Health Exchange Enrollment: Speed of Light or . . . Molasses

Much has been said and written about the dearth of new commercial health insurance plan enrollees on the federal and state exchanges and, by contrast, the excessive numbers of Medicaid expansion enrollees, the death spiral signified by the absence of Young Invincibles from the exchanges, etc.

The HealthBlawger suggests: Cool your jets.

As the chart reproduced above amply demonstrates based on the Massachusetts experience (credit: Jonathan Cohn aka @CitizenCohn at The New Republic), and as a moment spent considering human nature will confirm, it is unlikely that most folks who need to pay American cash money out of pocket to be counted among the newly insured thanks to the health insurance exchanges — be they state or federal — will do so until they have to (i.e., not until, say, mid-December). The notion that everyone who needed insurance would purchase coverage in the first week of October was always sheer fantasy. Yes, healthcare.gov is broken. Yes, the federal procurement process for software and web development is broken. But neither of those facts requires the conclusion that “Obamacare” is a massive failure.

Yes, the folks most likely to enroll in December are NOT the Young Invincibles. However, thinking insurance companies eager to grow their customer base by tens of millions of subscribers have budgeted for the losses related to the rush of long-uninsured and underinsured enrollees signing up for Year 1, and the Young Invincibles will follow as the penalties for noncoverage increase over time. No death spiral is upon us.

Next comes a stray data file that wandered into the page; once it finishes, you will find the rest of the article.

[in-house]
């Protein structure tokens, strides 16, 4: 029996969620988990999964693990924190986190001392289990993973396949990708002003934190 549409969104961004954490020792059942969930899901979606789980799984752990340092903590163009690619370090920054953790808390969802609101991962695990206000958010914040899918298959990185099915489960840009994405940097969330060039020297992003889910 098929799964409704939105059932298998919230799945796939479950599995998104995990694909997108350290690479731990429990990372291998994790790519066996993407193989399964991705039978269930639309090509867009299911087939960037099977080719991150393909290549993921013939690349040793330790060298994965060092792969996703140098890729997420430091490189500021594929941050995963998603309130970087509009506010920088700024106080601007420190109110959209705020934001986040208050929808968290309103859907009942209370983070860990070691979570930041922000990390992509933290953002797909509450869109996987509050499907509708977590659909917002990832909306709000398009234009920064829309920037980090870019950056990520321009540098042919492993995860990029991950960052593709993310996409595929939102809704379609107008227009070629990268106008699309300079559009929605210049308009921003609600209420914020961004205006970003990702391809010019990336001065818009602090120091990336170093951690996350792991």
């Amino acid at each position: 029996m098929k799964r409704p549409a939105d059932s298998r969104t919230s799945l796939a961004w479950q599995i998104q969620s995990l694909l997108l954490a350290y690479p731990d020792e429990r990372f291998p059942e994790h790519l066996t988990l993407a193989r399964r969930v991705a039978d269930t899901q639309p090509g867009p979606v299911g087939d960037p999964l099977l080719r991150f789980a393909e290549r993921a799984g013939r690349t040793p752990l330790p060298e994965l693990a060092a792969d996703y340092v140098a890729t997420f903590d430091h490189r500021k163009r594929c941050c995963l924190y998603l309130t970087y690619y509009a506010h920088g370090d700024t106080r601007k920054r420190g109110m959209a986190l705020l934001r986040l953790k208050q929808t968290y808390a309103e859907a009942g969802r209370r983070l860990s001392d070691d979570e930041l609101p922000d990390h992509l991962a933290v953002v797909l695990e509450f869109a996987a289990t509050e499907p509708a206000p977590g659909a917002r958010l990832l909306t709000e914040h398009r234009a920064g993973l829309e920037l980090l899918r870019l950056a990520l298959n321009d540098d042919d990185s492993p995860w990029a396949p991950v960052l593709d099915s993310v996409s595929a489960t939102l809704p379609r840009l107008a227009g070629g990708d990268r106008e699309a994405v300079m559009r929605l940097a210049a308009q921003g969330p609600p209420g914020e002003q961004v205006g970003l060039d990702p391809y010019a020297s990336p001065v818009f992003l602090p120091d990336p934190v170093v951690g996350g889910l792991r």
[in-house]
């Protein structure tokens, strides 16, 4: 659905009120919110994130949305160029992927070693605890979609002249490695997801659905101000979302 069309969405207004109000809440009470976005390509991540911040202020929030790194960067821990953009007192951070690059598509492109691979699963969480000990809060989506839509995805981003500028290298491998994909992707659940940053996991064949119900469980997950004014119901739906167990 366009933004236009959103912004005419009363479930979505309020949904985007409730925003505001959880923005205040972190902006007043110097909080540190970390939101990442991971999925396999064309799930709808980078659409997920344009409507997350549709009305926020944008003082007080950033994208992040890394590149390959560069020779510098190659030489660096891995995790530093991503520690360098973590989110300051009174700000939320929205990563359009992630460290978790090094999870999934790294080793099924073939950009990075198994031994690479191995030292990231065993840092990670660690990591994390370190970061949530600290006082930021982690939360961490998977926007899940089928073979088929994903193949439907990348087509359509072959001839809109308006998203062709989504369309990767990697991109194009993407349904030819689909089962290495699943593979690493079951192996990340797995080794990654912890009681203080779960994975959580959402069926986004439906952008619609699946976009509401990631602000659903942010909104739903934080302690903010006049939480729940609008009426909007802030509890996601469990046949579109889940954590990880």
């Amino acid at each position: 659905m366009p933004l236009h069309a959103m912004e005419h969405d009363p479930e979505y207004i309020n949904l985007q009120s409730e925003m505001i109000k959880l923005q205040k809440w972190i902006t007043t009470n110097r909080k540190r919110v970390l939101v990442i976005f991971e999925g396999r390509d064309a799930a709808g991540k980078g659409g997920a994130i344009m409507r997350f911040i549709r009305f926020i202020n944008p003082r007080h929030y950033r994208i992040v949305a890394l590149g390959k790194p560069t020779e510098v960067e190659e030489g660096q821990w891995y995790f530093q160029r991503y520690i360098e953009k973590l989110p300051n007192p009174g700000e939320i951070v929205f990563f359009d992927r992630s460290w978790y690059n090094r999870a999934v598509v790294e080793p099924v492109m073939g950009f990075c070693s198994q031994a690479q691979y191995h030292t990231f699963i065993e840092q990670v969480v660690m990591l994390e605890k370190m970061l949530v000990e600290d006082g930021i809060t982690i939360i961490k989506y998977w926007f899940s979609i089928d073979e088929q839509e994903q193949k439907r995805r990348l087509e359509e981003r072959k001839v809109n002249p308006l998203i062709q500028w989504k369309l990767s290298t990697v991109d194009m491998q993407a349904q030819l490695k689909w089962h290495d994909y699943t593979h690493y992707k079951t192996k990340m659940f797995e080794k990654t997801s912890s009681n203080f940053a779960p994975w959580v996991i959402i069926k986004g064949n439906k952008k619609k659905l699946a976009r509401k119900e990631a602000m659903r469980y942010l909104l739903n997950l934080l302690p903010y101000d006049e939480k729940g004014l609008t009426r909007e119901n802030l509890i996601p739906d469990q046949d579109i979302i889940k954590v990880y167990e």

(Would a single payor system have made more sense? Sure. But in a country where “Gummint outta my Medicare!” is seen as a reasonable political statement by many, we got about as good as we could get.)

Most of the high numbers of Medicaid enrollees have been onboarded automatically by states that had Medicaid expansion programs of their own in the past, and that are transitioning members to the new programs that are further subsidized by the federal government under the ACA. No mystery there.

Here’s hoping for some less hysterical coverage of health reform implementation. (As my old auto mechanic used to say: “Hope burns eternal.”)

David Harlow
The Harlow Group LLC
Health Care Law and Consulting

Comments

  1. says

    I patiently attempted enrollment for a week, and then realized that Healthcare.gov had likely only been optimized for native browsers (IE and Safari). Once I switched from Chrome to Safari, it was swift and easy. I enrolled a few weeks ago, and now await the bill for my first month premium.

    I call it a win. I’ve been uninsured since the end of Cancer Year in ’08, when my insurer re-rated me at a minimum of $1.5K/month for coverage that would have required me to pay the 1st $6K of my annual costs out of pocket before they covered anything, and after that there was 25% co-insurance. IOW, I’d have been out of pocket a minimum of $24,000 annually before the insurer deigned to cover Dollar 1.